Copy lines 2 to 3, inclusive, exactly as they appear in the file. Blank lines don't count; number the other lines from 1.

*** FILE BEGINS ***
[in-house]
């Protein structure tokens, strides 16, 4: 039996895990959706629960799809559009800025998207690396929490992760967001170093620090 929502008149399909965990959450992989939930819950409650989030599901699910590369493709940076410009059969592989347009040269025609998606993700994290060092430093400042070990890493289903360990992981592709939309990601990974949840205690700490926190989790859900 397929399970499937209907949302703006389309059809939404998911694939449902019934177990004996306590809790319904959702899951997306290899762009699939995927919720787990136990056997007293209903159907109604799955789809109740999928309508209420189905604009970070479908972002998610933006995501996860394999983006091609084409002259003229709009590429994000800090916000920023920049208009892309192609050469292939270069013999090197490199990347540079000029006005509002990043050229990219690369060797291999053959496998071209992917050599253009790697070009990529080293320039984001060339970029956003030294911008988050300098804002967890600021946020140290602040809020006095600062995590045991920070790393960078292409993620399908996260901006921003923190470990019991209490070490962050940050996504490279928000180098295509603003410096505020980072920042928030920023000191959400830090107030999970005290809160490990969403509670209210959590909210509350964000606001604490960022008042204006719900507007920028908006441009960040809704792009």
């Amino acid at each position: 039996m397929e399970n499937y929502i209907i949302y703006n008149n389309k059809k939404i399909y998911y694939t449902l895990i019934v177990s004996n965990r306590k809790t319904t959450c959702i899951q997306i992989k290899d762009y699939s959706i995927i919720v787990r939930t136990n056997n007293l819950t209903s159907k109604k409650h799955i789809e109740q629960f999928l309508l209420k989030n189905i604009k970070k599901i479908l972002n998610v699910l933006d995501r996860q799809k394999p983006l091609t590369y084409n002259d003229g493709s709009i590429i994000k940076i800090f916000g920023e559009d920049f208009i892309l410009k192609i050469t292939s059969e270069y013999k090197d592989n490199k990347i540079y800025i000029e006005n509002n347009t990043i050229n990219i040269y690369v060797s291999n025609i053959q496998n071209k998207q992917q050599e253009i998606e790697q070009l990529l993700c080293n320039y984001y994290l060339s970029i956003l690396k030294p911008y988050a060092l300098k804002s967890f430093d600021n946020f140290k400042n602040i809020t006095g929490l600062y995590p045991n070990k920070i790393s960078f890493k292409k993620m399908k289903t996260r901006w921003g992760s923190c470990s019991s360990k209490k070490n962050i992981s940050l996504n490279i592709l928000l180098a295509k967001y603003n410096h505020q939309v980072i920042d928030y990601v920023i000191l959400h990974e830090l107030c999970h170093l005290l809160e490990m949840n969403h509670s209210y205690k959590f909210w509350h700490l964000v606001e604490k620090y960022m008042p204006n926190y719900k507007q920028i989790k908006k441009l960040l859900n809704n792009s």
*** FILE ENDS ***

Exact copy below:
């Protein structure tokens, strides 16, 4: 039996895990959706629960799809559009800025998207690396929490992760967001170093620090 929502008149399909965990959450992989939930819950409650989030599901699910590369493709940076410009059969592989347009040269025609998606993700994290060092430093400042070990890493289903360990992981592709939309990601990974949840205690700490926190989790859900 397929399970499937209907949302703006389309059809939404998911694939449902019934177990004996306590809790319904959702899951997306290899762009699939995927919720787990136990056997007293209903159907109604799955789809109740999928309508209420189905604009970070479908972002998610933006995501996860394999983006091609084409002259003229709009590429994000800090916000920023920049208009892309192609050469292939270069013999090197490199990347540079000029006005509002990043050229990219690369060797291999053959496998071209992917050599253009790697070009990529080293320039984001060339970029956003030294911008988050300098804002967890600021946020140290602040809020006095600062995590045991920070790393960078292409993620399908996260901006921003923190470990019991209490070490962050940050996504490279928000180098295509603003410096505020980072920042928030920023000191959400830090107030999970005290809160490990969403509670209210959590909210509350964000606001604490960022008042204006719900507007920028908006441009960040809704792009």
């Amino acid at each position: 039996m397929e399970n499937y929502i209907i949302y703006n008149n389309k059809k939404i399909y998911y694939t449902l895990i019934v177990s004996n965990r306590k809790t319904t959450c959702i899951q997306i992989k290899d762009y699939s959706i995927i919720v787990r939930t136990n056997n007293l819950t209903s159907k109604k409650h799955i789809e109740q629960f999928l309508l209420k989030n189905i604009k970070k599901i479908l972002n998610v699910l933006d995501r996860q799809k394999p983006l091609t590369y084409n002259d003229g493709s709009i590429i994000k940076i800090f916000g920023e559009d920049f208009i892309l410009k192609i050469t292939s059969e270069y013999k090197d592989n490199k990347i540079y800025i000029e006005n509002n347009t990043i050229n990219i040269y690369v060797s291999n025609i053959q496998n071209k998207q992917q050599e253009i998606e790697q070009l990529l993700c080293n320039y984001y994290l060339s970029i956003l690396k030294p911008y988050a060092l300098k804002s967890f430093d600021n946020f140290k400042n602040i809020t006095g929490l600062y995590p045991n070990k920070i790393s960078f890493k292409k993620m399908k289903t996260r901006w921003g992760s923190c470990s019991s360990k209490k070490n962050i992981s940050l996504n490279i592709l928000l180098a295509k967001y603003n410096h505020q939309v980072i920042d928030y990601v920023i000191l959400h990974e830090l107030c999970h170093l005290l809160e490990m949840n969403h509670s209210y205690k959590f909210w509350h700490l964000v606001e604490k620090y960022m008042p204006n926190y719900k507007q920028i989790k908006k441009l960040l859900n809704n792009s």